Do you know how hard it is to find a 'change a bulb' joke that won't offend someone? So hard I had to go with this pic.

Within the LED market are a couple of L prize products, a few of which we have in our home. Sponsored by the U.S. Department of Energy, "the L Prize is the first government-sponsored technology competition designed to spur lighting manufacturers to develop high-quality, high-efficiency solid-state lighting products that set leading-edge performance benchmarks for industry."

L prize!

In summation, the better the bulbs, the more you'll save. The cost of operation lowers with more efficient bulbs and the savings continue to grow as the lifespan of bulbs lengthens with more technologically advanced products. 

Something worth noting: you get what you pay for. I've heard a lot of complaints from people who have purchased CFLs or LEDs for their homes, but they don't like that the bulbs "take too long to power up" or something like that. When it comes to bulbs, brand name bulbs are significantly higher quality products. I know the object is to save money, but sometimes you need to spend a little more to save a lot more and this is one of those cases where brands matter.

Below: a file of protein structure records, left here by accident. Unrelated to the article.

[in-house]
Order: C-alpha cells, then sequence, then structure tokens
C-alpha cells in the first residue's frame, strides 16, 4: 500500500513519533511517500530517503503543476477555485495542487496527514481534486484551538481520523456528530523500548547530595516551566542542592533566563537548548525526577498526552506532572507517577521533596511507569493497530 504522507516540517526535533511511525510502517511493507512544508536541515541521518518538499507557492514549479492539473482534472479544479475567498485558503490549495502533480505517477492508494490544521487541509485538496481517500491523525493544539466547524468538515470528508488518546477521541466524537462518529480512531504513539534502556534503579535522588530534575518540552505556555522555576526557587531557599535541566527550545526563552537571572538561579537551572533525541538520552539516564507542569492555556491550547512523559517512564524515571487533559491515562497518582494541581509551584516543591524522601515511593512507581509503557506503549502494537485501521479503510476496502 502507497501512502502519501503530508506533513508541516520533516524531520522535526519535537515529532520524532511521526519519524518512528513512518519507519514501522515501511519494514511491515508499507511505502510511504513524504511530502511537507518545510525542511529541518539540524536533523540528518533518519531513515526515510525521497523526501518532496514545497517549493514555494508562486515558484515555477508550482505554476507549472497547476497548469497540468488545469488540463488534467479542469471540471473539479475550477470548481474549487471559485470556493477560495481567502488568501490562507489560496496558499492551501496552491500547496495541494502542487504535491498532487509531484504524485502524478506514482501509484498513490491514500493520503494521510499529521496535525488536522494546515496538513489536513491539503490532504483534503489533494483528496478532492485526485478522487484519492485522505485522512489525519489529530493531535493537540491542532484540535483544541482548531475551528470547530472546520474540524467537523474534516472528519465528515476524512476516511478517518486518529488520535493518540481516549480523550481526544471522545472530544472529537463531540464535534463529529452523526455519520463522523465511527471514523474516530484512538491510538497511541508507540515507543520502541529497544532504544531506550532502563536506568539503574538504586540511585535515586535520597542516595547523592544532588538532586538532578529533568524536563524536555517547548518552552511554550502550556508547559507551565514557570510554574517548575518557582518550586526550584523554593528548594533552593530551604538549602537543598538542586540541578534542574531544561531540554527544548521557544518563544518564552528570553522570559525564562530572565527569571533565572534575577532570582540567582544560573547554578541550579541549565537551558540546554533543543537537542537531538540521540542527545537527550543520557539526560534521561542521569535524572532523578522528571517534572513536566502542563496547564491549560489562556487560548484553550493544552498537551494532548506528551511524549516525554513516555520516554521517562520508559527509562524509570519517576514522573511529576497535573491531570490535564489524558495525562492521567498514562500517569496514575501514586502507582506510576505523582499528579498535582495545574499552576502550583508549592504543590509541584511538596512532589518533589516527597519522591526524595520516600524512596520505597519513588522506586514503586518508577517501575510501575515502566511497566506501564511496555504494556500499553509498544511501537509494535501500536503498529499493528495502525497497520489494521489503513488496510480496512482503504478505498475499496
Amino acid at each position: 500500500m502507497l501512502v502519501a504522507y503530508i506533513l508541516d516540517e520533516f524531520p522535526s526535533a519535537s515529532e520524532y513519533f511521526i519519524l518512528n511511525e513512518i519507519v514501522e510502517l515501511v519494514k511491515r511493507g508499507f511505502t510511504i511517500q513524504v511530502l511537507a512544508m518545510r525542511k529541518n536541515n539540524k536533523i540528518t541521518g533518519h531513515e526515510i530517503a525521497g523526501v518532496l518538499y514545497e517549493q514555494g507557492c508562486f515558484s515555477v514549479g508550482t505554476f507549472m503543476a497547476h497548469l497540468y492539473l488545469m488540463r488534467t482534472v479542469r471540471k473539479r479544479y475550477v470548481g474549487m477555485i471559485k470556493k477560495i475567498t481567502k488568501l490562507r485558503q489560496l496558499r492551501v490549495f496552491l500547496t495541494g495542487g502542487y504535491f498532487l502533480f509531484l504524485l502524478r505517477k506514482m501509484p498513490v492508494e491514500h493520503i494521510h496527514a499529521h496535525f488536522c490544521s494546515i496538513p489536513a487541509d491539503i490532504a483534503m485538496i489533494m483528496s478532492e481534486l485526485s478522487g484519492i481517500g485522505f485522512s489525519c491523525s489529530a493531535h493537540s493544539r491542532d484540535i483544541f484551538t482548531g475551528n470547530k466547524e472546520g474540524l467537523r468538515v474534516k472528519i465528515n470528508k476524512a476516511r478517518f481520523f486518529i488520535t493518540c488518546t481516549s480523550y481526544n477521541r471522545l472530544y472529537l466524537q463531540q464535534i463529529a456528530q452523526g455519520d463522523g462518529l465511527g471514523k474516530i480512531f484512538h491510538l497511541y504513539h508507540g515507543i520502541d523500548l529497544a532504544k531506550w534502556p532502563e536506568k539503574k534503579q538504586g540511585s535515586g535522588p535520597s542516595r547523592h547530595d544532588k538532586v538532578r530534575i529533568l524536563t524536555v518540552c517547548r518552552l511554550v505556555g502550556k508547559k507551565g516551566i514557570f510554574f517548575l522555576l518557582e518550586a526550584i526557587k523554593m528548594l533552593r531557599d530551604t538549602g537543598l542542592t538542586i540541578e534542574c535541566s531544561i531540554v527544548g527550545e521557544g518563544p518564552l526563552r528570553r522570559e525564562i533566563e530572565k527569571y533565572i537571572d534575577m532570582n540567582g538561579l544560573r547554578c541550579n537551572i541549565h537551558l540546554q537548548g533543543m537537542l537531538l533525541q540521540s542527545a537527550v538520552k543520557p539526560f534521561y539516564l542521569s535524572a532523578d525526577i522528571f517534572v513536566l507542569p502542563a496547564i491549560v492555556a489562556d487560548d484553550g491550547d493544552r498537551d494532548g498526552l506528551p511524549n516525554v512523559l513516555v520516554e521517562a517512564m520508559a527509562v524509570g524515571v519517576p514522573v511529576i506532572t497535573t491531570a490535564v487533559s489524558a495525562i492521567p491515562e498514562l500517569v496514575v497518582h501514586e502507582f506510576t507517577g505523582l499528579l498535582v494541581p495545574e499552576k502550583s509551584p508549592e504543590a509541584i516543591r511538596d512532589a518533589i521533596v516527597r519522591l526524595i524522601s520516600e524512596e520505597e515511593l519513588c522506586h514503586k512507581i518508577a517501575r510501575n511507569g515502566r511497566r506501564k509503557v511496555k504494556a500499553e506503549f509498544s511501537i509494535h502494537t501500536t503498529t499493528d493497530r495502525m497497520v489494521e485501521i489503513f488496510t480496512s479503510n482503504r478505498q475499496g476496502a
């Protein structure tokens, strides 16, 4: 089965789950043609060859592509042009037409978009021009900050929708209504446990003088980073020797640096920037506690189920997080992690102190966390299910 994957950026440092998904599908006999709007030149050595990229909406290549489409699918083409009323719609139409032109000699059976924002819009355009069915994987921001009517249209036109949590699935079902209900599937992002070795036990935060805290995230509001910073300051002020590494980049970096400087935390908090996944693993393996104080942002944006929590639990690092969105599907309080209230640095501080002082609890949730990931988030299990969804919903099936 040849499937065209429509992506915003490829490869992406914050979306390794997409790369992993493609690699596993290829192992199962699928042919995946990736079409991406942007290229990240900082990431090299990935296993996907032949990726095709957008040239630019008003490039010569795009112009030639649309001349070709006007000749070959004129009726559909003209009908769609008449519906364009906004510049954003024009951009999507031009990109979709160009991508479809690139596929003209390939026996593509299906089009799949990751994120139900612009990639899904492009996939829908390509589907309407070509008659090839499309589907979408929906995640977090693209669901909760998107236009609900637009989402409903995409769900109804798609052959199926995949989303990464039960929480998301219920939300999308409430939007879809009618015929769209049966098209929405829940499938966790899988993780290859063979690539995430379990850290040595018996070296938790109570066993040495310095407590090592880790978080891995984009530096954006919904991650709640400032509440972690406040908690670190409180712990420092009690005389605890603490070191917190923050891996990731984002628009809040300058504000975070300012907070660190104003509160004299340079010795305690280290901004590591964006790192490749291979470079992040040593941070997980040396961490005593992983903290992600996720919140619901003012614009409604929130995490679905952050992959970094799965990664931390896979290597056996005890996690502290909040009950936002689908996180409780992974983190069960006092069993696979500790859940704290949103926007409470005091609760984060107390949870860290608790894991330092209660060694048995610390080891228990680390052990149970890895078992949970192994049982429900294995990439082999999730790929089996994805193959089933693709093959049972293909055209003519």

Don't be like these guys.

In our home, we have Philips, GE, and Home Depot's brand (EcoSmart) bulbs - they're all pretty good brands with bulbs that have held up. We have 3 LED bulbs in our living room because they're the lights that we use the most often. We purchased Philips L Prize bulbs, which are pretty pricey, but they're the best of the best.

Here's to a brighter future!

Comment here or on Facebook and let me know what you think! What would you like to hear about next?

Thursday, February 27, 2014

Get That Money, Honey

So, The Hubs and I want a PS4. Both the Xbox One and PS4 are sexy little machines and we wants one, precious.

I could argue that for my major, I need access to the newest technology for educational purposes.